Thousands of people are planning to embark on a pilgrimage of climate justice – either on foot or on bicycles – in many parts of the world.
These faithful pilgrims, rooted in their religious beliefs, want to express solidarity with those affected by climate change – urging world leaders to produce a legally binding and universal agreement on the climate at the upcoming United Nations Climate Change Conference (COP21) in Paris.
These pilgrims, mostly from Europe and Africa, are mobilized by Christian organizations representing members of the World Council of Churches (WCC). Some will end their journey in Paris, uniting their voices with other faith actors at the COP 21 to be held from 30 November to 11 December 2015.
“Paris is a milestone in our pilgrimage of climate justice,” said Dr Guillermo Kerber, WCC programme executive for Care for Creation and Climate Justice. “Yet Paris is not a destination. As people of faith, expected to offer a moral compass to climate dialogue, we need to strategize for 2016 and beyond,” he said.
Kerber was speaking in a COP 21 preparatory meeting for ecumenical organizations held on 22 January in Geneva, Switzerland. The concept “pilgrimage of justice and peace” is a vision promoted by the WCC 10th Assembly, and climate justice is a significant component of this vision.
Following calls for climate justice by religious leaders such as Patriarch Bartholomew of Constantinople and Pope Francis of the Roman Catholic Church, the WCC is planning to bring strong voices from religious communities demanding a fair, ambitious and legally binding treaty in Paris, said Kerber.
In Africa the “pilgrims of climate justice” are planning to cross borders on foot and bicycles, raising awareness about the impact of climate change. Patriciah Akullo of the ACT Alliance, a partner organization of the WCC, shared information about her organization’s campaign for climate justice, coming into force around COP 21 with a focus on Africa. She said that after crossing borders between South Africa, Uganda and Burundi among other countries, these pilgrims’ final destination will be Nairobi.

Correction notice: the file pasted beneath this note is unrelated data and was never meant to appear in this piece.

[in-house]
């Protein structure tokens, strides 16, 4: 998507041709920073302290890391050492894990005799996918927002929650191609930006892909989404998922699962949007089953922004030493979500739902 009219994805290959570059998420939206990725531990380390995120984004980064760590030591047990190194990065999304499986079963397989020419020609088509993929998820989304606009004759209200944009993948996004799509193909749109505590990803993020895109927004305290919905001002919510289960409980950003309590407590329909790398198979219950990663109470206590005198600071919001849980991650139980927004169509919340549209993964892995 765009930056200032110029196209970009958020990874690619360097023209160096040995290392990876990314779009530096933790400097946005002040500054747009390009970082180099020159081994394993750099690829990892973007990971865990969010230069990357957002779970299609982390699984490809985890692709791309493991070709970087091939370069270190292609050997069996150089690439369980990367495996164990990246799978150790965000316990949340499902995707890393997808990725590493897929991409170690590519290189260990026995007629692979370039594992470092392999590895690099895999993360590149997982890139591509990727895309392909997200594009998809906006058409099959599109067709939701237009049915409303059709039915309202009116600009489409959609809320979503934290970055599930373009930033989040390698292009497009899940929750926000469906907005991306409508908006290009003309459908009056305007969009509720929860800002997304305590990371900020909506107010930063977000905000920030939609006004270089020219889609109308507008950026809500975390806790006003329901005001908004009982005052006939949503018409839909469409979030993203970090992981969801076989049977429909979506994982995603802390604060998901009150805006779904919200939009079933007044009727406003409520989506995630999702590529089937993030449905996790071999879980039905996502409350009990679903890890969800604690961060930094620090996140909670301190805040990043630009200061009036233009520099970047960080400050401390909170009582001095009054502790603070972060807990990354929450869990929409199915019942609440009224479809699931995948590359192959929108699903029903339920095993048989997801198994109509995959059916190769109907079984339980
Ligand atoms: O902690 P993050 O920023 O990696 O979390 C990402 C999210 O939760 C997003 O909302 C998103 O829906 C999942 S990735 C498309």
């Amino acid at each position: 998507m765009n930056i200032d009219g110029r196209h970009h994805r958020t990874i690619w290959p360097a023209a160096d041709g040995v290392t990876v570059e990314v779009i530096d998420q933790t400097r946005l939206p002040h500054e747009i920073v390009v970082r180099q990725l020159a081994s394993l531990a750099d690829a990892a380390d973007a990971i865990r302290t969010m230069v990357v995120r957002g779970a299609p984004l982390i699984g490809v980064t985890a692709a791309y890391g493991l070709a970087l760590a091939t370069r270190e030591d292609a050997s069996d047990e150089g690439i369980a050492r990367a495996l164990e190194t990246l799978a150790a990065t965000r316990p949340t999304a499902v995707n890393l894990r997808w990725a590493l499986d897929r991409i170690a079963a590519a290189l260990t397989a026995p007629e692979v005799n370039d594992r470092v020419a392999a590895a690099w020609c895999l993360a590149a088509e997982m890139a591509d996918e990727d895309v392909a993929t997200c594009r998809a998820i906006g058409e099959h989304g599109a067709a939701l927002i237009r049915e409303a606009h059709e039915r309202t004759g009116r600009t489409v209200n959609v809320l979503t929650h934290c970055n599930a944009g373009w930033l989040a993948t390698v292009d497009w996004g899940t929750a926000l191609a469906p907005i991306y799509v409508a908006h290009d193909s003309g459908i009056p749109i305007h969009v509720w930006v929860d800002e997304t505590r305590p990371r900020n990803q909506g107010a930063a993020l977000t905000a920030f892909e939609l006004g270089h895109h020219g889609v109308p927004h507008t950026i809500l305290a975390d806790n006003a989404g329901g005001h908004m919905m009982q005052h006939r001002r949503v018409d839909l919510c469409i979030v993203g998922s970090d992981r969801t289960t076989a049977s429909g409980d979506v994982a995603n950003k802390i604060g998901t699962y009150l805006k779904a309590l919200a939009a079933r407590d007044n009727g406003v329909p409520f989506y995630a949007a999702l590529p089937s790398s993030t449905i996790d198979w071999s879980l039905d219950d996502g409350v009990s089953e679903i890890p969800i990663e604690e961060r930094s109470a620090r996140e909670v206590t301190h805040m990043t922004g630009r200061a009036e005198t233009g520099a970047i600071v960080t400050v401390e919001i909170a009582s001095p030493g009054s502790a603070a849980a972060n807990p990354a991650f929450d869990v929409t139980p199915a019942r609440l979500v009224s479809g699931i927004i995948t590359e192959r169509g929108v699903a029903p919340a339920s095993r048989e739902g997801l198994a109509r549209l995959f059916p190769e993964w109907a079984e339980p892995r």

Celebrities expected to add their voices to the campaign are Archbishop Desmond Tutu and Kenyan President Uhuru Kenyatta, with others from the fields of sports, culture and music.
“Pilgrimage to COP 21 is a pilgrimage of justice and peace, for people and for earth,” said Isaiah Toroitich, working for the campaign Act Now for Climate Justice. “As people of faith we hope to speak in one united voice in Paris demonstrating our solidarity with those affected by climate change,” he said.
Thomas Hirsch from Bread for the World said that as people of faith “we are united in our diversity through our efforts and our pleas for climate justice to be heard at COP 21”. The planning of initiatives from the churches, ecumenical organizations and their faith partners were called “motivating” by Hirsch. However, he said the “momentum of these efforts can go down if COP 21 is not able to deliver”.
The following organizations took part in the Geneva preparatory meeting: the ACT Alliance, Conference of European Churches, Norwegian Church Aid, MISEREOR, Green Pilgrimage Network, Bread for the World, The Lutheran World Federation, Christian Aid, Secours Catholique, CIDSE and the CCFD-Terre Solidaire.
Read also: Faith organizations assess COP 20 on the way to Paris (WCC press release of 28 January 2015)